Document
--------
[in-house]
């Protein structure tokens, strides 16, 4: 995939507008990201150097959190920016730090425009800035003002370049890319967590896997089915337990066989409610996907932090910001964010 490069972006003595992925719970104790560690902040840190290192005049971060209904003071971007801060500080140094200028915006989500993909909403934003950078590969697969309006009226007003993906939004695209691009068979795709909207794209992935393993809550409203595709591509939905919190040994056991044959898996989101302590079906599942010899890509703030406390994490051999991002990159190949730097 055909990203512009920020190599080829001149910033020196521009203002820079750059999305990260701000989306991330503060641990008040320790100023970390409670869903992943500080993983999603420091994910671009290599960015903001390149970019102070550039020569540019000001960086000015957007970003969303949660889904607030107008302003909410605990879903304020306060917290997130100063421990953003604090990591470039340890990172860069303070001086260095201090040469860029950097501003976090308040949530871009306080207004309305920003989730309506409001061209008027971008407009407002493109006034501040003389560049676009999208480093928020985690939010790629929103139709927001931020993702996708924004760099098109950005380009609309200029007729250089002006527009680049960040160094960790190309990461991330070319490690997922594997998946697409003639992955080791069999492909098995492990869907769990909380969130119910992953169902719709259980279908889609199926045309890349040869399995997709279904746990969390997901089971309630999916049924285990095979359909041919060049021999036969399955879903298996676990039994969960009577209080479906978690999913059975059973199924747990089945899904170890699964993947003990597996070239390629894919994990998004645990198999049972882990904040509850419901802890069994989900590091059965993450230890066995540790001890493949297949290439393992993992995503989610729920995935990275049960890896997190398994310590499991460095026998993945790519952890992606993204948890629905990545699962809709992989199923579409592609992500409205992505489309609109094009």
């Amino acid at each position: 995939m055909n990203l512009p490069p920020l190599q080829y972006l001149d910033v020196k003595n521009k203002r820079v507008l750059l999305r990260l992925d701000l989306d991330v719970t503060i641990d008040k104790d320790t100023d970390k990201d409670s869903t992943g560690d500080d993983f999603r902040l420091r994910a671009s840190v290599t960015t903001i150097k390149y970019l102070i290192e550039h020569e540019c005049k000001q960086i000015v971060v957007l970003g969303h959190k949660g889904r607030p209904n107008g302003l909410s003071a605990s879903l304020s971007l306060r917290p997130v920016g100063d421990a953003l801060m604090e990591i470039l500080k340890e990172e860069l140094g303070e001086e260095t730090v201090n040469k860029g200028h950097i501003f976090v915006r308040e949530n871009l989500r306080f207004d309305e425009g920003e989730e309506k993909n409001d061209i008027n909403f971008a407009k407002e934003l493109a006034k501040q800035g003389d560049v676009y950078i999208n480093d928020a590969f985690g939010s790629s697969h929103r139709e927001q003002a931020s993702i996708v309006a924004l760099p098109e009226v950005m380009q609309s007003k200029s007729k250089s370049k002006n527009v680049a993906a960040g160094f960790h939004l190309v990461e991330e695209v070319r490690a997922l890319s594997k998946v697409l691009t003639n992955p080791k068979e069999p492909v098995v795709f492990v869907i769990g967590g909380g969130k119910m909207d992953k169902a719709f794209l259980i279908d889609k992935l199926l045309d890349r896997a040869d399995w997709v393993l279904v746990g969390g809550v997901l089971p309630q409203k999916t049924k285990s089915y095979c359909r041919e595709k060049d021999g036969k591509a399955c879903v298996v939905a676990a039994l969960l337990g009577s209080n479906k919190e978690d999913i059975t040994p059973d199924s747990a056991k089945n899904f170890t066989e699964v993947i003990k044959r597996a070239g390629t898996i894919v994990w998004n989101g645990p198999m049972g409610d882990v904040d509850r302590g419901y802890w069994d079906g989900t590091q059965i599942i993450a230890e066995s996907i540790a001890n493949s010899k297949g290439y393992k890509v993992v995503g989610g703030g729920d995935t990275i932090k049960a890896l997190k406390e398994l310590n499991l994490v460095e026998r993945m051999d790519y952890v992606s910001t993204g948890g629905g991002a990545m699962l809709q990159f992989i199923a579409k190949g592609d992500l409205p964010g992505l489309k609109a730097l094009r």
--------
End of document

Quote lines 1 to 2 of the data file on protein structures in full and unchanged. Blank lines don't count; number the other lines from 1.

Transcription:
[in-house]
């Protein structure tokens, strides 16, 4: 995939507008990201150097959190920016730090425009800035003002370049890319967590896997089915337990066989409610996907932090910001964010 490069972006003595992925719970104790560690902040840190290192005049971060209904003071971007801060500080140094200028915006989500993909909403934003950078590969697969309006009226007003993906939004695209691009068979795709909207794209992935393993809550409203595709591509939905919190040994056991044959898996989101302590079906599942010899890509703030406390994490051999991002990159190949730097 055909990203512009920020190599080829001149910033020196521009203002820079750059999305990260701000989306991330503060641990008040320790100023970390409670869903992943500080993983999603420091994910671009290599960015903001390149970019102070550039020569540019000001960086000015957007970003969303949660889904607030107008302003909410605990879903304020306060917290997130100063421990953003604090990591470039340890990172860069303070001086260095201090040469860029950097501003976090308040949530871009306080207004309305920003989730309506409001061209008027971008407009407002493109006034501040003389560049676009999208480093928020985690939010790629929103139709927001931020993702996708924004760099098109950005380009609309200029007729250089002006527009680049960040160094960790190309990461991330070319490690997922594997998946697409003639992955080791069999492909098995492990869907769990909380969130119910992953169902719709259980279908889609199926045309890349040869399995997709279904746990969390997901089971309630999916049924285990095979359909041919060049021999036969399955879903298996676990039994969960009577209080479906978690999913059975059973199924747990089945899904170890699964993947003990597996070239390629894919994990998004645990198999049972882990904040509850419901802890069994989900590091059965993450230890066995540790001890493949297949290439393992993992995503989610729920995935990275049960890896997190398994310590499991460095026998993945790519952890992606993204948890629905990545699962809709992989199923579409592609992500409205992505489309609109094009």